Dry Tortugas National Park, FL, Aug. 14, 2020

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Dry Tortugas National Park, FL, Aug. 14, 2020

Postby Tony Crocker » Fri Sep 25, 2020 3:21 pm

The Dry Tortugas are a group of islands about 70 miles west of Key West. Tours were shut down in March but resumed with precautions on June 3 at no more than half capacity. We were temperature screened before boarding the boat, masks were on except when we were on the island, and they passed out bags of snacks instead of the large buffet spread we were told used to be there.

View approaching Garden Key and Fort Jefferson:
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The boat is a fast catamaran to cover those 70 miles in a bit over two hours. It helps that the water inside the reef is very smooth.
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You can also tour the Dry Tortugas by seaplane.
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Map overview of Garden Key and Fort Jefferson:
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We had an enthusiastic guide, nicknamed "Hollywood," who explained the unusual history of Fort Jefferson.
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The Dry Tortugas look remote and serene now, but they were strategically important for three centuries.
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This was the first place that sailing ships of that era could safely pass through the coral reef barrier of the Florida Keys going between the Atlantic and the Gulf of Mexico and it also had deep water safe anchorages. Consequently the U.S. government after acquiring Florida built a lighthouse on Garden Key in 1825 and started construction of a state of the art fort in 1846.

Fort Jefferson has 16 million bricks, all brought in by boat, making it the largest brick building in the western hemisphere.
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The bricks originally came from Pensacola, but the fort was not complete before the Civil War.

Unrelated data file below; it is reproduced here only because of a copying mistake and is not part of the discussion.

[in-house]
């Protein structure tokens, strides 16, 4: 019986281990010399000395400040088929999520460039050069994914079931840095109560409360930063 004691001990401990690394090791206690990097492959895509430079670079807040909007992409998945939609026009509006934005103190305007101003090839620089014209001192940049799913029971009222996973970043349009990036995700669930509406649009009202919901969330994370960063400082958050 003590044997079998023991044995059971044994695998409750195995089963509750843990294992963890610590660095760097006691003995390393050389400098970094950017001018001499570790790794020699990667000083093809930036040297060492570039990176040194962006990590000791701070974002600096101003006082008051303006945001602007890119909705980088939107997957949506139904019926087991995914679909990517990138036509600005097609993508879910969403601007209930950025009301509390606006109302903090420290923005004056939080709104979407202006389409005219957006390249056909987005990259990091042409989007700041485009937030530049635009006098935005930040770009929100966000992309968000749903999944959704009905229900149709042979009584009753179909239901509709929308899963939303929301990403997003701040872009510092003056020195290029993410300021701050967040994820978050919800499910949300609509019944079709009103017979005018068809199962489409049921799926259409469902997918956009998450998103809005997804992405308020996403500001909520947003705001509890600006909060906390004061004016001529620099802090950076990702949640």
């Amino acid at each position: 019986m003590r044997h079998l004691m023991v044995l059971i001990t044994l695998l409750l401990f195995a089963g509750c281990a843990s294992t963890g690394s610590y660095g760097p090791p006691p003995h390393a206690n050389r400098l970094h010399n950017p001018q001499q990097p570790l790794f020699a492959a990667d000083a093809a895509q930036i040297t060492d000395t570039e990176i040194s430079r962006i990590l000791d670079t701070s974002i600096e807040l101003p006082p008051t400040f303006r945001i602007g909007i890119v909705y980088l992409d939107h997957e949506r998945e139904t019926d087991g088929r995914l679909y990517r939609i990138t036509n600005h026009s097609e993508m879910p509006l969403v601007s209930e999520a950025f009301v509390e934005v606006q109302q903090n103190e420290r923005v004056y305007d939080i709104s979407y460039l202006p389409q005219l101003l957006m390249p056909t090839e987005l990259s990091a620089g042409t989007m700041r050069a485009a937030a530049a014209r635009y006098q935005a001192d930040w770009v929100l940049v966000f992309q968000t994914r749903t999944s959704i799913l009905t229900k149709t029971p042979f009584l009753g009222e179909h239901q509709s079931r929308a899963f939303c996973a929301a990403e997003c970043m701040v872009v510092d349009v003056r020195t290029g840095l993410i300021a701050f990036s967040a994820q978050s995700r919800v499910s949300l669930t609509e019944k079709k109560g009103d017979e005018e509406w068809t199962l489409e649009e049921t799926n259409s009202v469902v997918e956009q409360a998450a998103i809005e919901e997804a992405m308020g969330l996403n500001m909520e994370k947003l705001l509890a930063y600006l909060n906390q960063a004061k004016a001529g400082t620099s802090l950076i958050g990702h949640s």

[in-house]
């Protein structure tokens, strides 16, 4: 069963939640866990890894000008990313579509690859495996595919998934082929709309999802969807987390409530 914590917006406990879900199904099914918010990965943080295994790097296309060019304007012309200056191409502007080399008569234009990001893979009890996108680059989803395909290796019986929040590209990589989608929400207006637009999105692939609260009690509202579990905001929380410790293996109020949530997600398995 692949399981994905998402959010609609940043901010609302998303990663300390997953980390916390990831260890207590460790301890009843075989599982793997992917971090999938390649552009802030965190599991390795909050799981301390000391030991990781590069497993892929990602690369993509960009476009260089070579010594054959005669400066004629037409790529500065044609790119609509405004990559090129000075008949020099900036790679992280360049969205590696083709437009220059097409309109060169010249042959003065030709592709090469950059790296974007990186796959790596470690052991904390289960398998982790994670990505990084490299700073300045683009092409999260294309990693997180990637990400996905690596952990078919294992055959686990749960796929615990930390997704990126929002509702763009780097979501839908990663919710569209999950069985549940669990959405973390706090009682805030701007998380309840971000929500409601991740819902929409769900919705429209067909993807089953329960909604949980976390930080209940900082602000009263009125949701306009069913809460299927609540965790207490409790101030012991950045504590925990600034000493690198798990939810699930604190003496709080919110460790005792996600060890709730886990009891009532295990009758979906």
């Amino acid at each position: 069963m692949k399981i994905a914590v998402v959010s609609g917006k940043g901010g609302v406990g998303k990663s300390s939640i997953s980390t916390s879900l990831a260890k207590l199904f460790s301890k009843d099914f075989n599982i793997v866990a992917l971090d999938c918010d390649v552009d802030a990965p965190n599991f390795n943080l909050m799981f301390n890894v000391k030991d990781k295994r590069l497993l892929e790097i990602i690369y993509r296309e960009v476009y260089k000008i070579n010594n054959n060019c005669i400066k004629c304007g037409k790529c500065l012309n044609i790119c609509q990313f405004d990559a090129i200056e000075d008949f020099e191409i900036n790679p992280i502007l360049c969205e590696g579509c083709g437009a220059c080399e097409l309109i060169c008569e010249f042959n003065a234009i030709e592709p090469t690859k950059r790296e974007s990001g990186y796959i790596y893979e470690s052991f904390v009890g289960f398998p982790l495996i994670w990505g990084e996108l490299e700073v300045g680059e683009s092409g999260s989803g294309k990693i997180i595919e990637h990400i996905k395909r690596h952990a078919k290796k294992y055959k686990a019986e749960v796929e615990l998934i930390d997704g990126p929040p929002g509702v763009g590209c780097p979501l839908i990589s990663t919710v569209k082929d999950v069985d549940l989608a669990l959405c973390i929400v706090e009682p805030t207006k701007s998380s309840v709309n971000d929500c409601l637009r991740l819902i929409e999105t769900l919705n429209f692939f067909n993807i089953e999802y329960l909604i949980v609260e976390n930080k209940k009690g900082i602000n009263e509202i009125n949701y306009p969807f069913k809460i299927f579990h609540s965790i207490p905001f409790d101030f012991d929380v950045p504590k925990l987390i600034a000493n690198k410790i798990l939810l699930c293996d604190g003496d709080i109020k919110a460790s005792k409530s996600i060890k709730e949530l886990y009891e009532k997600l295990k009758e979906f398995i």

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The redder bricks on top came from Maine during the war. When the war started Fort Jefferson was manned only by construction workers. A Union force of 66 soldiers arrived to control it only one day before a scout ship from Florida was bluffed into believing the fort was fully operational.

The arcs on the floor show the range a cannon could be swiveled to point at a target up to three miles away. The fort was designed to have 420 cannons.

A cistern system was designed to collect rainwater, but the bricks were so heavy that they cracked and let seawater contaminate all but two of them.
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Views through a window and from above of the north beach where we will snorkel later.
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Liz on top with Loggerhead Key lighthouse in background:
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Building with cylindrical roof was the powder magazine.
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We went inside.
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During and after the Civil War Fort Jefferson was a prison mostly for Union deserters, but also included 4 co-conspirators in Lincoln's assassination.
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The most famous was Dr. Samuel Mudd, who treated John Wilkes Booth's broken leg. Mudd was pardoned and released after heroic work during a yellow fever outbreak in the prison.

Ironclad and artillery technology developed during the Civil War eventually made brick forts like this obsolete. The U.S. military abandoned this remote and costly location in 1888. The Dry Tortugas became a bird sanctuary in 1908, a National Monument in 1935 and a National park in 1902.

We snorkeled out to the pier pilings from the north beach.
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This area had the most coral and fish.
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I then snorkeled around the west side of the fort to the south beach. Some coral was growing on underwater walls but there were few fish aside from inside a tunnel opening into the moat. We were on the island for 4+ hours in total.
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